|Publication number||US5685980 A|
|Application number||US 08/612,406|
|Publication date||Nov 11, 1997|
|Filing date||Mar 7, 1996|
|Priority date||Mar 7, 1996|
|Publication number||08612406, 612406, US 5685980 A, US 5685980A, US-A-5685980, US5685980 A, US5685980A|
|Inventors||Walter Patapoff, Jim Lung Wong|
|Original Assignee||Patapoff; Walter, Wong; Jim Lung|
|Export Citation||BiBTeX, EndNote, RefMan|
|Patent Citations (19), Referenced by (80), Classifications (21), Legal Events (3)|
|External Links: USPTO, USPTO Assignment, Espacenet|
1. Field of the Invention
The invention relates to water purification systems. More particularly, the present invention relates to a three step process for the purification of water including the steps of filtration, reverse osmosis, and ozonation processing.
2. Description of the Prior Art
Clean, safe water is one of the essential ingredients to human survival. Most raw water sources, however, contain various undesirable components such as gaseous micro-bubbles, particulates, dissolved ionized and non-ionized solids, organics and pathogens. The need for potable water in industrialized countries is generally met through the use of large scale water processing plants that supply entire communities. The need for clean potable water is not as easily met during military applications in remote locations and in non-industrialized countries.
Specifically, the most critical survival needs of any stranded soldier are air, protection, potable water and food. Soldiers must carry a wide variety of supplies and can only carry a limited supply of water. It is, therefore, important that soldiers be able to safely replenish their water supply. Of the contaminants found in raw water sources pathogens present the greatest danger, especially during war time, because of potentially lethal biological warfare hazards.
For example, it is known that the greatest enemy of armies and navies has been disease. During the Mexican War, more than five times the number of American soldiers died of disease than died as a result of actual fighting. Similar statistics are reported for the Civil War. Specifically, the Union Army suffered 140,000 battle field deaths, but more than 224,000 servicemen perished of "other causes"--nearly all of them from disease. In World War I, more Americans succumbed to disease than to hostile action. Disease also accounted for nearly one-fourth of all American casualties during World War II.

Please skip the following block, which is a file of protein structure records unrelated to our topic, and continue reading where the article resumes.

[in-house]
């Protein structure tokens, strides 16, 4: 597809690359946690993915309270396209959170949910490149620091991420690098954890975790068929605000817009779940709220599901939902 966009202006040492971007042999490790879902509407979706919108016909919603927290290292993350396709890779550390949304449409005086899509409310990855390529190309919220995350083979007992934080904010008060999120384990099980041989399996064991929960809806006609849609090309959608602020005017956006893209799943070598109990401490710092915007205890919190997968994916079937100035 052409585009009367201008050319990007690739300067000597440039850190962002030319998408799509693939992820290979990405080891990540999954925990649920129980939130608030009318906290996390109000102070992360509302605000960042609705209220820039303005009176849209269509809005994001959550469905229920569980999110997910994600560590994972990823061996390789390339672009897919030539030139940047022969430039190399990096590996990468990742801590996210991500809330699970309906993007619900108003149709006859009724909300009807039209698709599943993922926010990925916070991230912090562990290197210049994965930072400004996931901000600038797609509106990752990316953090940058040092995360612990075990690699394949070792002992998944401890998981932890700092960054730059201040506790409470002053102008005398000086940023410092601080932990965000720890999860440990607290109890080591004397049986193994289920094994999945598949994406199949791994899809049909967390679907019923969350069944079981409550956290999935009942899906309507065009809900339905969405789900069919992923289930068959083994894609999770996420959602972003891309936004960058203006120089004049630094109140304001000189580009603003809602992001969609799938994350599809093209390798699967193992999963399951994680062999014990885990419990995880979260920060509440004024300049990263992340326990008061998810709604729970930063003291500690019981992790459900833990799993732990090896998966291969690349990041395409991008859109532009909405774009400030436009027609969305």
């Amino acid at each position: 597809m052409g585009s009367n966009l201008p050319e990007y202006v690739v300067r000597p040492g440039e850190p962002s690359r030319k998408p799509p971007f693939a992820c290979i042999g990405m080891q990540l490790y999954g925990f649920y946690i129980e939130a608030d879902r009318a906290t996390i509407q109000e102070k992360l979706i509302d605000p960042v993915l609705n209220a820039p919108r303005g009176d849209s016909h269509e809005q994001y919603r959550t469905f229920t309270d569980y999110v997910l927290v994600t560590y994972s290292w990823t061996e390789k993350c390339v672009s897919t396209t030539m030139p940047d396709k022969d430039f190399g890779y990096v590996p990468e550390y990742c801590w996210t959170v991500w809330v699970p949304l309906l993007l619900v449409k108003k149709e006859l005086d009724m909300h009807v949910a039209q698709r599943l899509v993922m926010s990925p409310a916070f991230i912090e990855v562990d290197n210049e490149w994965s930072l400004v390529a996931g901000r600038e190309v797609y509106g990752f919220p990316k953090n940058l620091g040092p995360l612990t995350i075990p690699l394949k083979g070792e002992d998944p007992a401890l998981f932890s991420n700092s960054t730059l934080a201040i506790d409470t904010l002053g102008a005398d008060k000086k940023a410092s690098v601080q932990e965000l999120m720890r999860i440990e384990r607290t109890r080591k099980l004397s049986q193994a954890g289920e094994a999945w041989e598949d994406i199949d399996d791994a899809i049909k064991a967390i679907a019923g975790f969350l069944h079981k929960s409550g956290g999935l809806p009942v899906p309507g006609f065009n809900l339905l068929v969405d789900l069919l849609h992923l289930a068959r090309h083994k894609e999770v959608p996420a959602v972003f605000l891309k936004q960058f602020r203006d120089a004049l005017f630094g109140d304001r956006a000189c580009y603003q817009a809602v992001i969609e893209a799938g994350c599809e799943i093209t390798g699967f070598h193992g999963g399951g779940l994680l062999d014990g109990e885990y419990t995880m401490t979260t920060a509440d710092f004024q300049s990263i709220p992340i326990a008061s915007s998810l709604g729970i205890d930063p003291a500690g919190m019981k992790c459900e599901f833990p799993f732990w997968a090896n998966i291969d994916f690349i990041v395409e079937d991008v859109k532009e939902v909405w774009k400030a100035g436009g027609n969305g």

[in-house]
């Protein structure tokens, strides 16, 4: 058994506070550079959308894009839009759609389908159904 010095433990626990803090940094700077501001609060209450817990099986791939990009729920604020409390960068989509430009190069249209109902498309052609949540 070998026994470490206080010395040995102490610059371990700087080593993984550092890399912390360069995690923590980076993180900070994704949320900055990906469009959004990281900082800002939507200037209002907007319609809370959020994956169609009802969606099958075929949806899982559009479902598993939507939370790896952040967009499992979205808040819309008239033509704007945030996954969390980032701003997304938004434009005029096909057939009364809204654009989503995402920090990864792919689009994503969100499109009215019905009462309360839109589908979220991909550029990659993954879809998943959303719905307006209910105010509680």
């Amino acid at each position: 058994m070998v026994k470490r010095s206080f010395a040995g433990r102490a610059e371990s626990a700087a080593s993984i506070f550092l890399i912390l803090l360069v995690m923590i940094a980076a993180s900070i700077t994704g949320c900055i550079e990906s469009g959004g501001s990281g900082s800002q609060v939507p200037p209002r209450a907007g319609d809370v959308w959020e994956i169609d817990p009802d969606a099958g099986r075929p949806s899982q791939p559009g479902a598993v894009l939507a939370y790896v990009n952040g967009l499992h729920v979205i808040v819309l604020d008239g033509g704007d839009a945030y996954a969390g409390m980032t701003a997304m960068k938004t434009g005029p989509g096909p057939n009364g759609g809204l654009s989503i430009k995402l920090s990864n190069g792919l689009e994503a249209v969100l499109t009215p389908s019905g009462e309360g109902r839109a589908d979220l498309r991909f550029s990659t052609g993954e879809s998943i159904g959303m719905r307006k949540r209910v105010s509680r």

Natural diseases are very dangerous to individuals fighting in foreign lands. Even more frightening is the notation of genetically engineered biological warfare (BW) agents, as a spin-off of the biochemical revolution now in progress. By genetically engineering certain agents, a hostile power could make them more difficult to identify and to defend against if they are dispersed in various methods, including natural water streams and various other water sources. During the Cold War the Soviets created a genetically engineered agent based on species of E. Coli that could be dumped into a water system. Conceived as a non-lethal weapon to be used in a major Warsaw Pact confrontation with NATO forces, it was engineered to be impervious to chlorine and to thrive in any growth medium desired, including water.
While soldiers fighting in non-industrialized countries are most susceptible to the dangers of raw water, the water supplies in industrialized countries are susceptible to contaminants. Portable water purification systems would therefore be useful for non-military uses.
To ensure personnel safety, any replenished water must be treated through some purification system or process. The two key features of any treatment process are (1) the separation of harmful suspended particulates and dissolved solids and (2) the removal of destructive pathogens, leaving safe drinking water and water required for hygiene and clinical purposes.